What should we talk about then? Ah, yes, almost a billion of the world’s 7.7 billion people are affected by hunger. Around 33 countries already have extremely alarming levels of hunger. The world’s population is set to grow by 83 million people each year and reach 9.8 billion by 2050. A child born in a country with the lowest ranked healthcare is 60 times more likely to die than a child born in a country with the best healthcare. The average income of people living in North America is 16 times higher than that of people in sub-Saharan Africa. And the inequality is not just among nations. According to the Credit Suisse Global Wealth Report, the world’s richest one percent own a whopping 43.4 per cent of the world’s wealth. Resource inequalities could fuel strife, both internal and external. But discussing wealth inequality between individuals and countries is Marxism. So, let’s not talk about it.
Since it is inconvenient to talk about veganism, depressing to talk about water deprivation, and leftist to talk about inequalities, let’s turn our attention to another topic: the world’s indefatigable economic engine, China. Economic growth has enabled China, on average, to double its GDP every eight years. Today, China has become the world’s largest economy on purchasing power parity basis. It is also the world’s largest manufacturer, trader, and holder of foreign exchange reserves. But China’s economic power has been accompanied by even greater tightening of control by the Communist Party of China.
China’s economic clout has meant that it can detain a million Muslim Uyghurs in what they call ‘re-education’ camps in Xinjiang. It can push through massive projects such as the Belt-and-Road Initiative while saddling developing nations with crippling debt. China props up some of the world’s worst regimes including North Korea and Pakistan. It brazenly wages war on democracy in Hong Kong while continuing to sabre-rattle against Taiwan. It undermines territorial waters by building artificial islands in the South China Sea. It is the world’ largest cyber-snoop and also one of the world’s largest polluters. Not content with needling India on its borders, China has territorial problems with Japan, the Philippines, Indonesia, Vietnam, Malaysia, South Korea, Singapore and countless others. Given the huge dependence on Chinese investment, supply chains and trade, it is inconvenient to talk about (excuse the pun) the bull in the china shop. And if British Prime Minister Neville Chamberlain could be deluded into believing that he had brokered “peace for our time” with Adolf Hitler in 1938, then where is the harm in believing that China’s economic, political and military clout will not have serious consequences for the world? But holding China to account is war mongering. So, let’s not talk about this inconvenient truth either.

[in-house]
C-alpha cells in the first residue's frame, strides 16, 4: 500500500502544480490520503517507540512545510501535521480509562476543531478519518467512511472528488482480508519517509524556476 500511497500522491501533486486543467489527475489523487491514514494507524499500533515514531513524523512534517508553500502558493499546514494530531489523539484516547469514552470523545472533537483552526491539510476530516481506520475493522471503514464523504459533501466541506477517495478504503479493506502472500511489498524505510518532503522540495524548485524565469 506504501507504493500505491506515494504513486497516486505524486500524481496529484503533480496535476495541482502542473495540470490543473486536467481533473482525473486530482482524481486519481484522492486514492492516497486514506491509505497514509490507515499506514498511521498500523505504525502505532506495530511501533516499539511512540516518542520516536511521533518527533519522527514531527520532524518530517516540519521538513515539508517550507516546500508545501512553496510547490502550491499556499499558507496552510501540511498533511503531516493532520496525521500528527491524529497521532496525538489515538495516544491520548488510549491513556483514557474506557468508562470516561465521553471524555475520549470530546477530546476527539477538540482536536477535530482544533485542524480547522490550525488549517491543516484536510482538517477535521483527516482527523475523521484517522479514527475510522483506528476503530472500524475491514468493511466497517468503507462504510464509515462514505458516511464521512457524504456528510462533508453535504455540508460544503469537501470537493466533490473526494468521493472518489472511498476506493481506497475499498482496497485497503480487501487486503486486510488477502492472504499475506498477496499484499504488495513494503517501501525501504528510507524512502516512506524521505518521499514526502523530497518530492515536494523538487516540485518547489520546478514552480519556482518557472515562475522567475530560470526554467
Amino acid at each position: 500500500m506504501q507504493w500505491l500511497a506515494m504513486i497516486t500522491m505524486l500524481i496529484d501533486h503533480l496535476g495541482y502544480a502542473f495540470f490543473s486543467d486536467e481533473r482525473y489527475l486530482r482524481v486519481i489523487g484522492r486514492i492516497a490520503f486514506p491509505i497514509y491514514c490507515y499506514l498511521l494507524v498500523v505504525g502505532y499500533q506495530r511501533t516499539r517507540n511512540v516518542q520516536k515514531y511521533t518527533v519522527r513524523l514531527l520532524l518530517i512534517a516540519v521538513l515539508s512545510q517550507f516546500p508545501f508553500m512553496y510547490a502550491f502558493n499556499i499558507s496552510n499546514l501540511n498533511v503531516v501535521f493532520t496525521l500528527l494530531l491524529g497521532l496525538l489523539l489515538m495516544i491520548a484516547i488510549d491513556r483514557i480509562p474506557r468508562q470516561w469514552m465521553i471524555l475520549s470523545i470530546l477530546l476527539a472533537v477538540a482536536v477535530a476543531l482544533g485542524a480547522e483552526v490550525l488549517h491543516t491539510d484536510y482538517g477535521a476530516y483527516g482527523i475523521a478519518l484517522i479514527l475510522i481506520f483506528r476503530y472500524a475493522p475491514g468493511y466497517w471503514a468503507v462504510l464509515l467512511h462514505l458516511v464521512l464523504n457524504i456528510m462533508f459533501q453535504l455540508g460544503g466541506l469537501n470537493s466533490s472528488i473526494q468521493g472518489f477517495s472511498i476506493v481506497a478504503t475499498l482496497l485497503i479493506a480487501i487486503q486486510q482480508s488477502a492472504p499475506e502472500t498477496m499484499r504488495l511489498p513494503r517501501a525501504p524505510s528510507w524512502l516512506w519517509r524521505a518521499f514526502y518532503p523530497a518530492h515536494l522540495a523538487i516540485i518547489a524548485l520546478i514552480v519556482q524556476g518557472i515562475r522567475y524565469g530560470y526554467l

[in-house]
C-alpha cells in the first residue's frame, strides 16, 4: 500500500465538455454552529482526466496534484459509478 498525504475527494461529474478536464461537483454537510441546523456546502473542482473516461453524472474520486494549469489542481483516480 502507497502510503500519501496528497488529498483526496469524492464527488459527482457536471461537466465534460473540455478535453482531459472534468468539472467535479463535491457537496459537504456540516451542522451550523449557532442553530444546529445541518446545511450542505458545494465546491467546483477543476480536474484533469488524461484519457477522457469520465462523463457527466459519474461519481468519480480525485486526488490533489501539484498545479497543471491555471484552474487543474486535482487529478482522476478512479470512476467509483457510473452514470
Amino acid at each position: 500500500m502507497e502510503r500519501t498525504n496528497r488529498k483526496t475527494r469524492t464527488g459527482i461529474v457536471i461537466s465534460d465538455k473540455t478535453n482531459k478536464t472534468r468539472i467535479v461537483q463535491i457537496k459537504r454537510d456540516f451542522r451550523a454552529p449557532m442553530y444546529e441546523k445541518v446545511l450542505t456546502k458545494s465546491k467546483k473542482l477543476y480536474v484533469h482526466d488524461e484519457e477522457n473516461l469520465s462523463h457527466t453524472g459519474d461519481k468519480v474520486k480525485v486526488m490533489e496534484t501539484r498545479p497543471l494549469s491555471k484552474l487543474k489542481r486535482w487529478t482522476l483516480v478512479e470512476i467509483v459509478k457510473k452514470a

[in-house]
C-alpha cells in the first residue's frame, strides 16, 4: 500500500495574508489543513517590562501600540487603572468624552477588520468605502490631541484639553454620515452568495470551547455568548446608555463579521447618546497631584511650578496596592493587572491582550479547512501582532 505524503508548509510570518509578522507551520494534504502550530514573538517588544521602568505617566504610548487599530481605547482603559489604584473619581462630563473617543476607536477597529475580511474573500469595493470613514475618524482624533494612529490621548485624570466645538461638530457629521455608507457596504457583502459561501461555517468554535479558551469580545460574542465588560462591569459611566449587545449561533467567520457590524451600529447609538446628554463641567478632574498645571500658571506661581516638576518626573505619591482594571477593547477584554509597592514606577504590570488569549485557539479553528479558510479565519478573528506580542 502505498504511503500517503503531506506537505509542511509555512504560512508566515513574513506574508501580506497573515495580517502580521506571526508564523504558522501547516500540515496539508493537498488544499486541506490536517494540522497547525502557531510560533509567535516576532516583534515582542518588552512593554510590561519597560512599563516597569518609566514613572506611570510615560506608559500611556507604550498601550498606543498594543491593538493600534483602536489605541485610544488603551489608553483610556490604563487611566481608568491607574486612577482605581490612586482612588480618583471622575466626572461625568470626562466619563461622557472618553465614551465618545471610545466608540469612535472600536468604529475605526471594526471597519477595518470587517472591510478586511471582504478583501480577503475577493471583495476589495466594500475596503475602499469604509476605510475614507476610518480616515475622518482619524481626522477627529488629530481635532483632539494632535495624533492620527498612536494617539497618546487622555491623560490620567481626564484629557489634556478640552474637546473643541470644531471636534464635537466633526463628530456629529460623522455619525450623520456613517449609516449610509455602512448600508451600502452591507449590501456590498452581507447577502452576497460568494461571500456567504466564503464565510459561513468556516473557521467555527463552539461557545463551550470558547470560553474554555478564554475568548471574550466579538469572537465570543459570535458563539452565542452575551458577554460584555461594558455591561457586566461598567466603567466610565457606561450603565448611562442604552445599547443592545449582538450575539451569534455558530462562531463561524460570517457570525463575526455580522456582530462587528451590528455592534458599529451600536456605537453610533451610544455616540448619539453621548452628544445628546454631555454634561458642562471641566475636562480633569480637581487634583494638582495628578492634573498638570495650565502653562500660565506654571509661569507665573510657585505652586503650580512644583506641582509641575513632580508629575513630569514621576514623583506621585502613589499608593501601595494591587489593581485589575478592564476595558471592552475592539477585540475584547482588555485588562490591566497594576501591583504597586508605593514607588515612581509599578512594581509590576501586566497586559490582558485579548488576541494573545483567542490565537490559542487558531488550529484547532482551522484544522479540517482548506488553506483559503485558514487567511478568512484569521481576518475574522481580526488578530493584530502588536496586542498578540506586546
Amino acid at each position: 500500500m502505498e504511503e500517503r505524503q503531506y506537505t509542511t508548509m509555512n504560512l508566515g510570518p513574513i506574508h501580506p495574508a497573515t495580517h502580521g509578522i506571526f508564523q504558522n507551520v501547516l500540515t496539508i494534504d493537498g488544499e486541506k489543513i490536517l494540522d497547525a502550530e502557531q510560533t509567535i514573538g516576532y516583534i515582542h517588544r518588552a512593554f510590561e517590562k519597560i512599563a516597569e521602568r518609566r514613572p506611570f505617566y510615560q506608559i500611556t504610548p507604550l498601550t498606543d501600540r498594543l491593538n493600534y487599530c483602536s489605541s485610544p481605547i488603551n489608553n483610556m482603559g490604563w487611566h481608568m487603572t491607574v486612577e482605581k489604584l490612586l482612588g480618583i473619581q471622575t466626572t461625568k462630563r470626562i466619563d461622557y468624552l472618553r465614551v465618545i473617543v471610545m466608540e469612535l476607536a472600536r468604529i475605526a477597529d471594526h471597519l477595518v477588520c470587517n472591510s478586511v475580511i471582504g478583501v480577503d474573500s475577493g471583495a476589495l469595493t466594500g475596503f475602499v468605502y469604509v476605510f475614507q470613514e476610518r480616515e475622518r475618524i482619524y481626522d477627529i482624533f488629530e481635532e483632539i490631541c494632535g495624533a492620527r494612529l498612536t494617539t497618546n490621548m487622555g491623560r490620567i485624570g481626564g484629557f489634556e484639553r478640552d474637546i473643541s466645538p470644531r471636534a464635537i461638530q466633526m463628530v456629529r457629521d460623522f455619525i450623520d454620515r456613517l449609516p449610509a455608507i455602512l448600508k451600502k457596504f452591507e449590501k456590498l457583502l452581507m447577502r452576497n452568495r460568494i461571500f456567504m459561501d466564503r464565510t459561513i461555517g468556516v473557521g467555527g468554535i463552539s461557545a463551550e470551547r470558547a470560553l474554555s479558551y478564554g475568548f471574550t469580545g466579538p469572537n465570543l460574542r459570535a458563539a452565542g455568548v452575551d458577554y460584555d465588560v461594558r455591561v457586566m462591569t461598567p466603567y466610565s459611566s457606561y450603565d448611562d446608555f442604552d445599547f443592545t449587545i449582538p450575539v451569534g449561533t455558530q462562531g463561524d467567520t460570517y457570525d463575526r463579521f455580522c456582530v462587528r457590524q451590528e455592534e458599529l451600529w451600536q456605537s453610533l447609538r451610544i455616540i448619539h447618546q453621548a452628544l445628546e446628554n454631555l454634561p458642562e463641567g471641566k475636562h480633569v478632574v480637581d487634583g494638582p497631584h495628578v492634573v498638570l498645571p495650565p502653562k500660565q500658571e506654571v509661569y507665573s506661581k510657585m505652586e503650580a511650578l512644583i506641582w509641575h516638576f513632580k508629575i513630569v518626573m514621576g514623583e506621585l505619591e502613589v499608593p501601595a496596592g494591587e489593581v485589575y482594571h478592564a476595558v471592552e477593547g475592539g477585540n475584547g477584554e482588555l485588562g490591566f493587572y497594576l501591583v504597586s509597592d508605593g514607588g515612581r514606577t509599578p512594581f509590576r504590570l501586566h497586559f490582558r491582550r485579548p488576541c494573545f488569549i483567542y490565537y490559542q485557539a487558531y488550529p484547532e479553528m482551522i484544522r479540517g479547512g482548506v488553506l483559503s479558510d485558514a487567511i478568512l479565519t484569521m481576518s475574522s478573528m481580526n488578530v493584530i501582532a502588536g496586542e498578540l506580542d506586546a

Fine, then consider this. A million Uyghur Muslims are incarcerated in Xinjiang, but one hears barely a peep from the 57 members of the Organisation of Islamic Cooperation that includes 45 Islamic countries. They are quick to point out the injustices—both real and perceived—against Muslims in Kashmir, Palestine, and Bosnia-Herzegovina, but there is a strange conspiracy of silence around the Uyghur situation. What explains it? Truth be told, the Islamic world is a divided lot. The only unity is a medieval ideology that clings to gender inequality, LGBTQ revulsion, apostasy prevention and dislike of the unbeliever. The world vainly tries to fight Al Qaeda, ISIS, Boko Haram, Hezbollah and the Taliban but is reluctant to accept that the real fight is against the Wahhabi-Salafi ideology that inspires such groups. Even the Saudi Crown Prince, Mohammed Bin Salman, has found it necessary to push for new interpretations of the more contentious texts. But anyone suggesting Islamic reformation is usually branded an Islamophobic bigot. What is worrying is that in countries like India, Israel, America and Germany, the far right is becoming ever more belligerent in response to the perceived threat of Islamism. One can find a vaccine to prevent Covid-19 but where will we find a vaccine to cure extreme ideology? Let’s do the next best thing instead. Let’s not talk about it.
The great poet, Mirza Ghalib, wrote “Hum ko maloom hai jannat ki haqiqat lekin dil ke behlane ko Ghalib yeh khayal achcha hai.” We know the reality of paradise, but it’s a good idea nonetheless, well suited to keeping the heart happy.
So, let’s just stay happy by not talking about anything that matters.